• Agio Oros (Mount Athos) is a unique monastic community and one of the most important sites for the Orthodox faith. Mount Athos has been inhabited since ancient times and is known for its nearly 1,800-year continuous Christian presence and its long historical monastic traditions, which date back to at least 800 A.D. and the Byzantine era. Today, over 2,000 monks from Greece and many other countries, including Eastern Orthodox countries such as Romania, Moldova, Georgia, Bulgaria, Serbia and Russia, live an ascetic life in Athos, isolated from the rest of the world. The Athonite monasteries feature a rich collection of well-preserved artifacts, rare books, ancient documents, and artworks of immense historical value, and Mount Athos has been listed as a World Heritage Site since 1988.
MONASTERY ON MOUNT ATHOS

Besides, the region of Halkidiki offers plenty of other choices that attract tourists. During summer, a lot of remarkable artistic festivals take place in many parts of Halkidiki. Music provides the main focus, but the performing arts are also prominent, and every summer the region’s open-air theatres play host to some major presentations. Lastly, many areas within the region are characterised as Natura 2000 which is the centerpiece of EU nature and biodiversity policy. Halkidiki features 12 protected areas of Natural Beauty and Biodiversity, by the Natura European Network within its boundaries.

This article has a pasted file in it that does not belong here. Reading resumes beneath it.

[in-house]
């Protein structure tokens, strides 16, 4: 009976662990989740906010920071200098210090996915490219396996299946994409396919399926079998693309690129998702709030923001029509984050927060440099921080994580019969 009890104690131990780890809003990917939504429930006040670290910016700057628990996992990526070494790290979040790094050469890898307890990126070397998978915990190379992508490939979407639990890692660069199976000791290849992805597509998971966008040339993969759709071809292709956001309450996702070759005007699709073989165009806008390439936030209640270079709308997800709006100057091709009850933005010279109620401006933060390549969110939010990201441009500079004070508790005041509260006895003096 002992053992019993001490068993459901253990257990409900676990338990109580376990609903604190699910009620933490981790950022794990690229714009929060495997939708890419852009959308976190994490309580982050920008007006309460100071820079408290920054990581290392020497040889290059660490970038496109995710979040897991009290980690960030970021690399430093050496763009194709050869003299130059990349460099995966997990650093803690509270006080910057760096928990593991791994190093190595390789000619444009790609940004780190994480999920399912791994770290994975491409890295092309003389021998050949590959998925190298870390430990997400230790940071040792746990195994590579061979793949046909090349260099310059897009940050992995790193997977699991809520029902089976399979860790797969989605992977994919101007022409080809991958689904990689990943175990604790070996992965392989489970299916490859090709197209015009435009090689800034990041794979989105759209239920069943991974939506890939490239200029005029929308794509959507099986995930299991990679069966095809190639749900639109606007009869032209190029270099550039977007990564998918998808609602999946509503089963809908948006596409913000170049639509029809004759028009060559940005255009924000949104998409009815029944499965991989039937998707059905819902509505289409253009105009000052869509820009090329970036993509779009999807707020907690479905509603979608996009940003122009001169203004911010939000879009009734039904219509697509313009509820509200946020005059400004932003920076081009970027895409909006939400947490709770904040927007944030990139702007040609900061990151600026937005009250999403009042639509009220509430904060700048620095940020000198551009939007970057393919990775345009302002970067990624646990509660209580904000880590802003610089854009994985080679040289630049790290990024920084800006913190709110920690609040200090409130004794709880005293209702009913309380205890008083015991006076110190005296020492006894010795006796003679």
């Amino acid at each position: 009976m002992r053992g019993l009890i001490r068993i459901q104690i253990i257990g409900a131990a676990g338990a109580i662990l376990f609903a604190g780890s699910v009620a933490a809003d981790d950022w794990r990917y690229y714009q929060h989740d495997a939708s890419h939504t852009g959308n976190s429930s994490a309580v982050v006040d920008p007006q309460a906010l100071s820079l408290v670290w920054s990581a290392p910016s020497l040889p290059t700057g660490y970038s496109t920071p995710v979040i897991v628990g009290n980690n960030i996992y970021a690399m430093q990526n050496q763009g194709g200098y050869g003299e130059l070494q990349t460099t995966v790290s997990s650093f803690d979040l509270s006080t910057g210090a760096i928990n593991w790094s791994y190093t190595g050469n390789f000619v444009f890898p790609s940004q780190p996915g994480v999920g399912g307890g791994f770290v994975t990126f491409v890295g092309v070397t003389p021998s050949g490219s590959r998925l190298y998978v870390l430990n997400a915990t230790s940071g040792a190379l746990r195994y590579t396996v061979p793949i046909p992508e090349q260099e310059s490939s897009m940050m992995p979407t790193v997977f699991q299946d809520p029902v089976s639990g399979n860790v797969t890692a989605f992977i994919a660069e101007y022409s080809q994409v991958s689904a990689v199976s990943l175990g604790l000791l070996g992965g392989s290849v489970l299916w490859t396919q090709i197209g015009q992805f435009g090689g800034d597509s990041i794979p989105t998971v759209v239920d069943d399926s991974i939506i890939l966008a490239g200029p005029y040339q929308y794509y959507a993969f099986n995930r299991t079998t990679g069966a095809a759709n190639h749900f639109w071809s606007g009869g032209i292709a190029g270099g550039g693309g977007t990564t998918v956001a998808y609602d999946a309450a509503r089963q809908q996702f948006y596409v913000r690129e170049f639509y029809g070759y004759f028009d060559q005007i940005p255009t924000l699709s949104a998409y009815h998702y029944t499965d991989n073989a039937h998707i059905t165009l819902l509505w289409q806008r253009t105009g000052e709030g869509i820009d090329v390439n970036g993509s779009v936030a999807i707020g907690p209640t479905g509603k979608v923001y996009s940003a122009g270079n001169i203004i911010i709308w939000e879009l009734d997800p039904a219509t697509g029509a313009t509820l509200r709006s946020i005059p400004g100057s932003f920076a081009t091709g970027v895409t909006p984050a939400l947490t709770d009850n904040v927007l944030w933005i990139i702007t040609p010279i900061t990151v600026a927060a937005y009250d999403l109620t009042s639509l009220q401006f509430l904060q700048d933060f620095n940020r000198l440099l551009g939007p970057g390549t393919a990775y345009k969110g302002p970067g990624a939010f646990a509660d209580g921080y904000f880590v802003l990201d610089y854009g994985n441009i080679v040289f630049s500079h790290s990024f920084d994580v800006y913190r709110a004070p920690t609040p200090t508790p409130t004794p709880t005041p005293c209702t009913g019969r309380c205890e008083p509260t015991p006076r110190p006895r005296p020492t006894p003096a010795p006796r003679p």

The entire region boasts numerous kilometres of coastline and plenty of beaches while 54 of them are awarded with the “Blue Flag”. Furthermore, the region hosts two of the largest marinas in Northern Greece that are parts of bigger integrated hotel resorts (namely the Porto Carras Grand Resort and the Sani Resort) and are also awarded with the “Blue Flag”.